Statement by Turkey at the Security Council Open Debate on Protection of Civilians in Armed Conflict

Feridun H. Sinirlioğlu 23.05.2019
Mr. President,

I would like to thank you for organizing this timely open debate on the protection of civilians in armed conflict. We also thank the Secretary-General and the briefers for their statements.

Armed conflicts take a heavy toll on people’s lives. Trapped in wars, millions of civilians are forced to flee. Attacks on schools and hospitals further exacerbate the already dire conditions in armed conflicts. The situation of civilians in Syria, Yemen, Libya and in many parts of the world is becoming increasingly precarious. The need for protection of Palestinian civilians also remains an imperative task in front of the UN.

Last month marked the eighth year since the Syria crisis began. Over 5.6 million people have fled Syria, seeking safety in Turkey and other neighboring countries. Over the last weeks, the violations of humanitarian law by the regime in Idlib have increased. Civilians have been targeted. This will have major humanitarian and security repercussions for the region and beyond.

The situation in Idlib remains deeply alarming. Turkey continues to be the main corridor for the UN cross-border humanitarian operations into northern Syria, with 80% of all cross border operations being conducted via our borders. Safe, timely and unimpeded access of all humanitarian aid is crucial.

Mr. President,


International humanitarian law is an important backdrop to protection. Since the signing of the Geneva Conventions 70 years ago, the changing nature of warfare has required joint efforts to ensure compliance with internaitonal humanitarian law. This also includes the need for neutral and impartial humanitarian action. On the other hand, Member States have their own experiences and best practices, and these should be duly reflected in the UN work.


Over the last 20 years, the Security Council has established a sound normative framework for the protection of civilians. The issue has remained one of the core issues of the Council’s agenda. The Council should continue with that practice and to act to stop serious violations of international law. Prevention and addressing the root causes of conflicts should also be at the top of our agenda.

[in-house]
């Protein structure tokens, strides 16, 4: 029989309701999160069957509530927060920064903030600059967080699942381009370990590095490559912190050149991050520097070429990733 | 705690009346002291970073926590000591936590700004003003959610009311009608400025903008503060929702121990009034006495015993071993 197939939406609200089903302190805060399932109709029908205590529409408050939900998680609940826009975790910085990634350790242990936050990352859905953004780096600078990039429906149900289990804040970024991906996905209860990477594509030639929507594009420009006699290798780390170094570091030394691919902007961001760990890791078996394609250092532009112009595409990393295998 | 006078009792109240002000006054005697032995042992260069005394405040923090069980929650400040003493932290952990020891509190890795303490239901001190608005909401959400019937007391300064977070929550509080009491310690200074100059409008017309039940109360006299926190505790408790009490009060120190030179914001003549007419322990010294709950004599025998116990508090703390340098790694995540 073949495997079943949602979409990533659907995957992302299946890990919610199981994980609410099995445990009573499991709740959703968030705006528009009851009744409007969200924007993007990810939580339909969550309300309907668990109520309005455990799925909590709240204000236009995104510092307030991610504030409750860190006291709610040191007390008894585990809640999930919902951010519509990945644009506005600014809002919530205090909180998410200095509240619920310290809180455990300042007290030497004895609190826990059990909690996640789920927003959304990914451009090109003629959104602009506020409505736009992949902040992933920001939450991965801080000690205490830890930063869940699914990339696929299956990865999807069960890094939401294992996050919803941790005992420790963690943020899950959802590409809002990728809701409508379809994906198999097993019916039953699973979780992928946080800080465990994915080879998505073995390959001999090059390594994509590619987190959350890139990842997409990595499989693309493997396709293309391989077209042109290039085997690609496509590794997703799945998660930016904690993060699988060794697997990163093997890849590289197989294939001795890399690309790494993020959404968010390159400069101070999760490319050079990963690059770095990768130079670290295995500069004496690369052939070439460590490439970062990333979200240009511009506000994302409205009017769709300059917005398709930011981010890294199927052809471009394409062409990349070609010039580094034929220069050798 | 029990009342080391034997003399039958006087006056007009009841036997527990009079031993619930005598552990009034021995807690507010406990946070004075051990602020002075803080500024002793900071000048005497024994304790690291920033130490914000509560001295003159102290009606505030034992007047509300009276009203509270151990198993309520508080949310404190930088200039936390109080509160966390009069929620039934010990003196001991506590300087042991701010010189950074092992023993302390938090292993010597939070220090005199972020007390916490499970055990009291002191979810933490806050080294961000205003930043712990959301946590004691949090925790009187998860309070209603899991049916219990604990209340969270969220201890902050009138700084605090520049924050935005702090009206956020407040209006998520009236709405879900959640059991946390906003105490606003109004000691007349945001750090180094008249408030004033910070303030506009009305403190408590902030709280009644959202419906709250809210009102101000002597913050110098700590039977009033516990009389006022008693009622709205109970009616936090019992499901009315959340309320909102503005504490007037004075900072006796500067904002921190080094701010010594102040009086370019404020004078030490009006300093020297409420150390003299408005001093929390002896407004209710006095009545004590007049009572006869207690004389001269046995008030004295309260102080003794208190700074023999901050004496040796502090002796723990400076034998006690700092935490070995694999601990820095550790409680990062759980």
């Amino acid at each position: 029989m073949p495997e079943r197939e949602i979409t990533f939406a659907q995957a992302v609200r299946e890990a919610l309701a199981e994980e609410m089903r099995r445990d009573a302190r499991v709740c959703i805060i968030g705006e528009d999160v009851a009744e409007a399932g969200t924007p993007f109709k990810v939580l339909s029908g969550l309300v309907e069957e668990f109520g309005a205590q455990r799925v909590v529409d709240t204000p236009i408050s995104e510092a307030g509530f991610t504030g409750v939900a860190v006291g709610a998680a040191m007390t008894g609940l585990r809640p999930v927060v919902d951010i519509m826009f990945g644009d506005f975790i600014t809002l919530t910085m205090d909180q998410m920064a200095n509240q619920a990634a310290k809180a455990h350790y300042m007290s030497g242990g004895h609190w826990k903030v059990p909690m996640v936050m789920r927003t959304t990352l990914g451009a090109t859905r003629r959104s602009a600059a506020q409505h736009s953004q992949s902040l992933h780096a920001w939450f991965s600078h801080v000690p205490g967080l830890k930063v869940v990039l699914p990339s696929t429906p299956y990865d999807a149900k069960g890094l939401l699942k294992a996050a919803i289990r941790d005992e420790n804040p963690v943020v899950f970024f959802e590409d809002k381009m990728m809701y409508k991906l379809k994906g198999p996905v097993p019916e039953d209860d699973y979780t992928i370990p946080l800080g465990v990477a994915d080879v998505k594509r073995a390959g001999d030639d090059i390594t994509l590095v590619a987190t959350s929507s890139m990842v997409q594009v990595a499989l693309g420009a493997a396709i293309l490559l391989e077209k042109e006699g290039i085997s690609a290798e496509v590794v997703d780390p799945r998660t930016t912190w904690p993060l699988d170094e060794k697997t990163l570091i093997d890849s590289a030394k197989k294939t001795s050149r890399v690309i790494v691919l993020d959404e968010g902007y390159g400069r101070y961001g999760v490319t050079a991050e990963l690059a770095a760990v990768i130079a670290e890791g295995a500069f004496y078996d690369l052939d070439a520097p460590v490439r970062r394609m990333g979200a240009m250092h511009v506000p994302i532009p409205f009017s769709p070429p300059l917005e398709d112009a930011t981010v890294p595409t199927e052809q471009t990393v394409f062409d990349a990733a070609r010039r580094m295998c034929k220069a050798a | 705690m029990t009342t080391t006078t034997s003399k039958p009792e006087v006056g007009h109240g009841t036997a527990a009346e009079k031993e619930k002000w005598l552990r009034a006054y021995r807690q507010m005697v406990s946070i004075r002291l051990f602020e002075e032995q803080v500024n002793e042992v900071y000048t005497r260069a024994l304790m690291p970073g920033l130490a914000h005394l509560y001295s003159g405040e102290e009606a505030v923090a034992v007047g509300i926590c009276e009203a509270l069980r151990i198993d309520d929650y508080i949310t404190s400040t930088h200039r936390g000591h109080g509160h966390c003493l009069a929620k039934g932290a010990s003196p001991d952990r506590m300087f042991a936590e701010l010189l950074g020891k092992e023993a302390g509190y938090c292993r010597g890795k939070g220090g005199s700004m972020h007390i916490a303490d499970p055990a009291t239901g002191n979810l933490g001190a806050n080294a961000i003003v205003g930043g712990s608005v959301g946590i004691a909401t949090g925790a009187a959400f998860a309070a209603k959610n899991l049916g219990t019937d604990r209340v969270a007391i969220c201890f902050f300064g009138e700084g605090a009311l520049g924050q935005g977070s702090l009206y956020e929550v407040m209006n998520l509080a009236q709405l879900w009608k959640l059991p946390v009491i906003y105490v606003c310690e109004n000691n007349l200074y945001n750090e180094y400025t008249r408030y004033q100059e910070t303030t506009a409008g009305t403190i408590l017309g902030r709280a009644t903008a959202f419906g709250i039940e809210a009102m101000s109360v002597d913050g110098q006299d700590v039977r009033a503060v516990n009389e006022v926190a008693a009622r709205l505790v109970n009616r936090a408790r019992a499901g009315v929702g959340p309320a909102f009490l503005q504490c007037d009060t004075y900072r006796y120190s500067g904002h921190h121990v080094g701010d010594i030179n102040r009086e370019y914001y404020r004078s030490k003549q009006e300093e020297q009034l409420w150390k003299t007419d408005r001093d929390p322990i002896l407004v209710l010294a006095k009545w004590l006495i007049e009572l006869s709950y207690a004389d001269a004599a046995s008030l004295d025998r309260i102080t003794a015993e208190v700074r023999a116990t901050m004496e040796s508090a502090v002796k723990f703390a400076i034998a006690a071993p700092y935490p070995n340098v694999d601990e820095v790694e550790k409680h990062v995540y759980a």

The Security Council should be mindful of the increasing international humanitarian law violations and make sure that resolutions in this area, in particular resolutions 2286 and 2417, are fully implemented. This also includes the UN peacekeeping missions in implementing their protection mandates. The task of protecting civilians is indispensable as armed conflicts are becoming increasingly brutal.

Mr. President,

40 million people were estimated to be internally displaced in their own country as a result of armed conflict and violence, while the number of refugees and asylum-seekers reached 28.5 million. We hope that the 2018 Global Compact of Refugees will make a real difference in the lives of refugees and improve responsibility sharing among states.

This week marks the third anniversary of the first-ever World Humanitarian Summit which put a strong emphasis on protection. We should devote more energy and resources if we are sincere in living up to the commitments of this Summit.


Protection of civilians, saving lives and restoring dignity of human beings should remain at the centre of our efforts. This is our duty for millions who deeply suffer from aggression, oppression and discrimination in their own lands and beyond.

Thank you.